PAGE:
Michigan's second-largest juried art fair, the 45th annual Art & Apples Festival features more than 285 artists from across these United States, displaying and selling artworks in mediums including photography, ceramics, glass, jewelry, prints, metal, wood, painting and sculpture. Beyond the fine art flair, expect free kiddie crafts, entertainment from local acts on three stages and three different food courts slinging scrumptious edibles, including homemade apple pies. Presented by Paint Creek Center for the Arts, the fest takes place 4 to 7:30 p.m. Friday, 9 a.m. to 7:30 p.m. Saturday and 9 a.m. to 4 p.m. Sunday at Rochester Park located west of Main Street, north of University in Rochester; 248-651-4110 or

Talking Headstones
A joint effort of the Grosse Pointe Theatre and the Grosse Pointe Historical Society, Talking Headstones is a historical drama that brings characters and stories from Grosse Pointe's past to the present-day stage. Neat! The third annual production features an entirely new script covering the years 1890 to 1930, made up of a series of vignettes that portray notable incidents from the city's past. What's more, the whole shebang takes place in a cemetery, lit only by candles. How's that for a historical immersion? Starts at 8 p.m. Friday through Sunday, at St. Paul's Cemetery located at the corner of Moross and Country Club Lane in Grosse Pointe Farms; contact the Grosse Pointe Theatre at 313-881-4004; $15.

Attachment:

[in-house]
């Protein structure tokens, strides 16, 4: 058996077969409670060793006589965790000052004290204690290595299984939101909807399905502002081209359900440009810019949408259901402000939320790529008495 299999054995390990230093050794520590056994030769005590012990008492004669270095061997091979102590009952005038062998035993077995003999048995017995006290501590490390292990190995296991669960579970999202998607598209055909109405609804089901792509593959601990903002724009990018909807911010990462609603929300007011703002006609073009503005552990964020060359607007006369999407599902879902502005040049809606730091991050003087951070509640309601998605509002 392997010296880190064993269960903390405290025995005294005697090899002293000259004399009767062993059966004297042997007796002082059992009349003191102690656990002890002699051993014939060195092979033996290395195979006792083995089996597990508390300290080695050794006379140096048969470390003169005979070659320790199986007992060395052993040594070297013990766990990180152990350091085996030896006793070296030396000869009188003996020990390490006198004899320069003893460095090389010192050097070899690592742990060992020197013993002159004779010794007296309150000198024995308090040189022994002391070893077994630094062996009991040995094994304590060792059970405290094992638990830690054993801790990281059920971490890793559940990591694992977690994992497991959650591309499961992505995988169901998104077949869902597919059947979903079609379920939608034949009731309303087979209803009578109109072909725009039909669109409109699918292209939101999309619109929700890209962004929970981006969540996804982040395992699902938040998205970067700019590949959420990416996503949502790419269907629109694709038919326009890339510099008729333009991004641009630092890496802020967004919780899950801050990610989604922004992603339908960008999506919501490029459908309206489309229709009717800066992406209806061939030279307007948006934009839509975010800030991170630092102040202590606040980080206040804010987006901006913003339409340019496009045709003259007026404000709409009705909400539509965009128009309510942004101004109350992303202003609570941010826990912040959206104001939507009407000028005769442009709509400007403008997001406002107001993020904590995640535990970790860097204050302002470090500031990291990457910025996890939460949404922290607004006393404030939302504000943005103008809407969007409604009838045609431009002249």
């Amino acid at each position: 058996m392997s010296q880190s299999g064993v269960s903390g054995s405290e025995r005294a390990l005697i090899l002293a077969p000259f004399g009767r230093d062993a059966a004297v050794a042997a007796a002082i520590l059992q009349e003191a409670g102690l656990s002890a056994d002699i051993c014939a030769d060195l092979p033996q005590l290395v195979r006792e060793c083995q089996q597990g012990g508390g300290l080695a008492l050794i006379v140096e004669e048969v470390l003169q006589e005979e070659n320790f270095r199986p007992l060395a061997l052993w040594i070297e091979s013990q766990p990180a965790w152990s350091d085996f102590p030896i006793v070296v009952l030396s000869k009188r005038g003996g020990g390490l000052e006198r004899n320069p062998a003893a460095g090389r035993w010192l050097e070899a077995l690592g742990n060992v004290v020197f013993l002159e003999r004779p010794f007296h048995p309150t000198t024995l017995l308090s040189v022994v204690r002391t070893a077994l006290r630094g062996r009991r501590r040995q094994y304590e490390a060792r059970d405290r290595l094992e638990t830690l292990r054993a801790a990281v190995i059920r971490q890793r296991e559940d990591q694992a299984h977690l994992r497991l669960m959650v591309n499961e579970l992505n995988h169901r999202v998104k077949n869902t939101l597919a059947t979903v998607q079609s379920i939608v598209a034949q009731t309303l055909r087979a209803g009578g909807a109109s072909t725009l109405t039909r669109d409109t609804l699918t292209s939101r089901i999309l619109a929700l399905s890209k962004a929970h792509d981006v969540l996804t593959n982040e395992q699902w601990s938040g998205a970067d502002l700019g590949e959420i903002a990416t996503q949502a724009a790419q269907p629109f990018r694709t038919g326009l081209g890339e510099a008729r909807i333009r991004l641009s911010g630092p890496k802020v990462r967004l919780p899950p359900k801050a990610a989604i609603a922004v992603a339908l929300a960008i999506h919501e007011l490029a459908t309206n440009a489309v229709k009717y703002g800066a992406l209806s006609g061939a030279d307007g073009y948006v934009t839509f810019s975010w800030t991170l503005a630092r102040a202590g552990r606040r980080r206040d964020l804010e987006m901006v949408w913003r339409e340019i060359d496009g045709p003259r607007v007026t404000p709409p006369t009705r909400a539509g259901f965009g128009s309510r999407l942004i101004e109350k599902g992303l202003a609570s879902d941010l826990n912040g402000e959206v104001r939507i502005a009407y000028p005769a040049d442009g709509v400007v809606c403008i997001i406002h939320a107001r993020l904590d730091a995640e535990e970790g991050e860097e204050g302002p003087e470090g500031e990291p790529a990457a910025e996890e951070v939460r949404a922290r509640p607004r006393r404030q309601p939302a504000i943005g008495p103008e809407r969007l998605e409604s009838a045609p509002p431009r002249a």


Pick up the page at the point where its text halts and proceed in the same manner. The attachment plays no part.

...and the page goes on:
Dally in the Alley